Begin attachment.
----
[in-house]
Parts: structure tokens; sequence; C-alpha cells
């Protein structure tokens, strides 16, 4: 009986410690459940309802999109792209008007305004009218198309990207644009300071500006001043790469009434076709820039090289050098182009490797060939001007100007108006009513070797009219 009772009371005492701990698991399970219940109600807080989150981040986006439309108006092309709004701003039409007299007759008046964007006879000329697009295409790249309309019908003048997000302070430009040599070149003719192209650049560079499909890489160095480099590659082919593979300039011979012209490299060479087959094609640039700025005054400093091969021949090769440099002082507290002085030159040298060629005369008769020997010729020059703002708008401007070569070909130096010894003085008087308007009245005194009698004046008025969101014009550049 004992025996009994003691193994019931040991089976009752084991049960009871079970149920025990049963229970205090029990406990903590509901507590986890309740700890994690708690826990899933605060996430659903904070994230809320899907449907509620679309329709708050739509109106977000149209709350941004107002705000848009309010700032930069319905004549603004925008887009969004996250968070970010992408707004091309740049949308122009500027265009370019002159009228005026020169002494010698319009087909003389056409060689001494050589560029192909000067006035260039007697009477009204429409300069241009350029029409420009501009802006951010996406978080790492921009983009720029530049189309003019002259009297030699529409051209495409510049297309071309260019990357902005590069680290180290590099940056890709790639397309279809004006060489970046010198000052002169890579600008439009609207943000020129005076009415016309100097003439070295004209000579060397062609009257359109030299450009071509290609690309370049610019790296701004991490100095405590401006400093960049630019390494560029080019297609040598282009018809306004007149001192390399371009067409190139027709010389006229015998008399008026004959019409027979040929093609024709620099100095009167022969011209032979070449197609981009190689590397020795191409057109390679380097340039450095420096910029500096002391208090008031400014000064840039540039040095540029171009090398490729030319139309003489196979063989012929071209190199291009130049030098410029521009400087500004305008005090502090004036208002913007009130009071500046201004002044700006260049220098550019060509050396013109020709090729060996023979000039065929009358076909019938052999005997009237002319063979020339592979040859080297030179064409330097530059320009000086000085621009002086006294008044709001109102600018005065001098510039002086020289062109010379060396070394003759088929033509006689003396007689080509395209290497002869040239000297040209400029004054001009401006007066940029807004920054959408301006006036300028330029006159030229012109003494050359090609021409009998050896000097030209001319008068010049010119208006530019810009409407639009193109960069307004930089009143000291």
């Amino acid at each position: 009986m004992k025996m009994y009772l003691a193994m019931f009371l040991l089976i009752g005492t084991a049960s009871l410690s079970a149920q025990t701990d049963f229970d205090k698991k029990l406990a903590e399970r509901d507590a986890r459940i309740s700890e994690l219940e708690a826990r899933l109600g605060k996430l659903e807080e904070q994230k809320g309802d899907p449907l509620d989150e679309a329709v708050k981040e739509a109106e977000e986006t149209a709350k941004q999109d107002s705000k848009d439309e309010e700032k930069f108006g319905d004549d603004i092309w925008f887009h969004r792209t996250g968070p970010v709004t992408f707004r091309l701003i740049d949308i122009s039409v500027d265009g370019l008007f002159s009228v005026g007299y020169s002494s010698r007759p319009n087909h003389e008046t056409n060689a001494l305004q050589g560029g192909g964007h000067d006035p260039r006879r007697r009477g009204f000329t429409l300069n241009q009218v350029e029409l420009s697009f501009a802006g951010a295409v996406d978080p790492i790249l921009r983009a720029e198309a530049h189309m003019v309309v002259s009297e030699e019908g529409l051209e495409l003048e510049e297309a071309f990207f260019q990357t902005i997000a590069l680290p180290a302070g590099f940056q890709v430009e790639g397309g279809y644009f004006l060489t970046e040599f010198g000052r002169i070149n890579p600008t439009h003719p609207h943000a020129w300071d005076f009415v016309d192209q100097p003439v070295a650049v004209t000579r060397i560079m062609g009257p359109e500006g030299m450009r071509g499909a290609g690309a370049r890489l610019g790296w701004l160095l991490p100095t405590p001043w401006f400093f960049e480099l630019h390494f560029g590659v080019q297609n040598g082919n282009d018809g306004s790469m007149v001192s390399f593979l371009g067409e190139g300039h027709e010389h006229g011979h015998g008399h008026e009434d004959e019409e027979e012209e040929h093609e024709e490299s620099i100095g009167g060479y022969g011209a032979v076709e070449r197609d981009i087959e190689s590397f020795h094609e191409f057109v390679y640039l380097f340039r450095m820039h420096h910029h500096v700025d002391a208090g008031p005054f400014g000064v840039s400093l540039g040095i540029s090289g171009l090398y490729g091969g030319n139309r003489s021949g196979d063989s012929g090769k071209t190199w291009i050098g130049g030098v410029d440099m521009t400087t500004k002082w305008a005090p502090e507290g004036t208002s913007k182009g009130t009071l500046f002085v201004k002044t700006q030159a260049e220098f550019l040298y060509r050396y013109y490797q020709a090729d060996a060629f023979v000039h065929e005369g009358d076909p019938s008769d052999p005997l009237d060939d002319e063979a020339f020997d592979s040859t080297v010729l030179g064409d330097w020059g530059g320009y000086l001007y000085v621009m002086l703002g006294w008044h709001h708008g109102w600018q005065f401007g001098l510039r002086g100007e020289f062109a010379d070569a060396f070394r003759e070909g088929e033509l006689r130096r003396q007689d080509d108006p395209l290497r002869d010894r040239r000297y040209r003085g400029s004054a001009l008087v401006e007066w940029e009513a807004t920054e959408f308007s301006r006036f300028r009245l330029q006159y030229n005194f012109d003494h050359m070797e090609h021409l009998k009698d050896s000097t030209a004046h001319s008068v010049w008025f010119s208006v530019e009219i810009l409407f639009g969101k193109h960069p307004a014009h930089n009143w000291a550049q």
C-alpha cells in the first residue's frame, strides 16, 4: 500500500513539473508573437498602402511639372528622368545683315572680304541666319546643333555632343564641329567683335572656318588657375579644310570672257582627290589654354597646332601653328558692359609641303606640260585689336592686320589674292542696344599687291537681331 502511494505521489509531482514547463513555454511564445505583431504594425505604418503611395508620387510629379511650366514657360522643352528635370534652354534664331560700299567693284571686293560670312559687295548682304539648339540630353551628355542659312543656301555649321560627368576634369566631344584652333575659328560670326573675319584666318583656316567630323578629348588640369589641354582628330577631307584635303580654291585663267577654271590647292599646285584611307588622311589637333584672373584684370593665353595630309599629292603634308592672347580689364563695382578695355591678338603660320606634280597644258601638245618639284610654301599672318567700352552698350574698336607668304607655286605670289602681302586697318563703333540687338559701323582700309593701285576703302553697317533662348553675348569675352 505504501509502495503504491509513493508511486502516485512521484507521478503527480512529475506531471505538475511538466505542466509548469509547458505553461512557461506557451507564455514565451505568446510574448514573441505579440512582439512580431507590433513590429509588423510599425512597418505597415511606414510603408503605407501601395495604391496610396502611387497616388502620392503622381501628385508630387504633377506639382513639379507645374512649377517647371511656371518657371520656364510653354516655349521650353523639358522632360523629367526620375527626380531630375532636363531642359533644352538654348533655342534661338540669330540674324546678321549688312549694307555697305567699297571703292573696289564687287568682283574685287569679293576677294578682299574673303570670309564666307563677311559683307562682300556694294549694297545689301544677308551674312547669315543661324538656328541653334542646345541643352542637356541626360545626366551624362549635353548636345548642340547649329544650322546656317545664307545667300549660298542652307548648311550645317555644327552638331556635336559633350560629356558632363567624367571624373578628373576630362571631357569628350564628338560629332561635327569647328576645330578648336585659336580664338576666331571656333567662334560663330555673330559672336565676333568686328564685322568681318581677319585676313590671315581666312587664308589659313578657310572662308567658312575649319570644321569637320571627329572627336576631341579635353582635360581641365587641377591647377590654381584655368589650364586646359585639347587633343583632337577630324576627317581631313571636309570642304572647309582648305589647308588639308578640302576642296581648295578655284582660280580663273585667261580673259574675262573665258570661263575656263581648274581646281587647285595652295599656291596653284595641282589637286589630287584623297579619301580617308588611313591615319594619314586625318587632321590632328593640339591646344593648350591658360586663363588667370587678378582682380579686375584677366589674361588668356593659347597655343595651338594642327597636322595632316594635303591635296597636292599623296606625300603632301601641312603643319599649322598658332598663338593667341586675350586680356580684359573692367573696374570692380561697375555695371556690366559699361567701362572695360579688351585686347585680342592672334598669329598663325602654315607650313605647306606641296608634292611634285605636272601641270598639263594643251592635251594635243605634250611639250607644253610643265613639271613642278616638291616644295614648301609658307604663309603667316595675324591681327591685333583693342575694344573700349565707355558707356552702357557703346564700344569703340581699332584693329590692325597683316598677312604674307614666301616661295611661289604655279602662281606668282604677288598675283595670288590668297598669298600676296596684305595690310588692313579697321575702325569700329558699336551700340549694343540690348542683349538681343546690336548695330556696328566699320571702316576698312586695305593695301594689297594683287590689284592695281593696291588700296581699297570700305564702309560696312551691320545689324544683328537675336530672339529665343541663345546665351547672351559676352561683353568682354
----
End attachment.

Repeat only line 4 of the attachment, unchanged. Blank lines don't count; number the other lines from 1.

């Amino acid at each position: 009986m004992k025996m009994y009772l003691a193994m019931f009371l040991l089976i009752g005492t084991a049960s009871l410690s079970a149920q025990t701990d049963f229970d205090k698991k029990l406990a903590e399970r509901d507590a986890r459940i309740s700890e994690l219940e708690a826990r899933l109600g605060k996430l659903e807080e904070q994230k809320g309802d899907p449907l509620d989150e679309a329709v708050k981040e739509a109106e977000e986006t149209a709350k941004q999109d107002s705000k848009d439309e309010e700032k930069f108006g319905d004549d603004i092309w925008f887009h969004r792209t996250g968070p970010v709004t992408f707004r091309l701003i740049d949308i122009s039409v500027d265009g370019l008007f002159s009228v005026g007299y020169s002494s010698r007759p319009n087909h003389e008046t056409n060689a001494l305004q050589g560029g192909g964007h000067d006035p260039r006879r007697r009477g009204f000329t429409l300069n241009q009218v350029e029409l420009s697009f501009a802006g951010a295409v996406d978080p790492i790249l921009r983009a720029e198309a530049h189309m003019v309309v002259s009297e030699e019908g529409l051209e495409l003048e510049e297309a071309f990207f260019q990357t902005i997000a590069l680290p180290a302070g590099f940056q890709v430009e790639g397309g279809y644009f004006l060489t970046e040599f010198g000052r002169i070149n890579p600008t439009h003719p609207h943000a020129w300071d005076f009415v016309d192209q100097p003439v070295a650049v004209t000579r060397i560079m062609g009257p359109e500006g030299m450009r071509g499909a290609g690309a370049r890489l610019g790296w701004l160095l991490p100095t405590p001043w401006f400093f960049e480099l630019h390494f560029g590659v080019q297609n040598g082919n282009d018809g306004s790469m007149v001192s390399f593979l371009g067409e190139g300039h027709e010389h006229g011979h015998g008399h008026e009434d004959e019409e027979e012209e040929h093609e024709e490299s620099i100095g009167g060479y022969g011209a032979v076709e070449r197609d981009i087959e190689s590397f020795h094609e191409f057109v390679y640039l380097f340039r450095m820039h420096h910029h500096v700025d002391a208090g008031p005054f400014g000064v840039s400093l540039g040095i540029s090289g171009l090398y490729g091969g030319n139309r003489s021949g196979d063989s012929g090769k071209t190199w291009i050098g130049g030098v410029d440099m521009t400087t500004k002082w305008a005090p502090e507290g004036t208002s913007k182009g009130t009071l500046f002085v201004k002044t700006q030159a260049e220098f550019l040298y060509r050396y013109y490797q020709a090729d060996a060629f023979v000039h065929e005369g009358d076909p019938s008769d052999p005997l009237d060939d002319e063979a020339f020997d592979s040859t080297v010729l030179g064409d330097w020059g530059g320009y000086l001007y000085v621009m002086l703002g006294w008044h709001h708008g109102w600018q005065f401007g001098l510039r002086g100007e020289f062109a010379d070569a060396f070394r003759e070909g088929e033509l006689r130096r003396q007689d080509d108006p395209l290497r002869d010894r040239r000297y040209r003085g400029s004054a001009l008087v401006e007066w940029e009513a807004t920054e959408f308007s301006r006036f300028r009245l330029q006159y030229n005194f012109d003494h050359m070797e090609h021409l009998k009698d050896s000097t030209a004046h001319s008068v010049w008025f010119s208006v530019e009219i810009l409407f639009g969101k193109h960069p307004a014009h930089n009143w000291a550049q």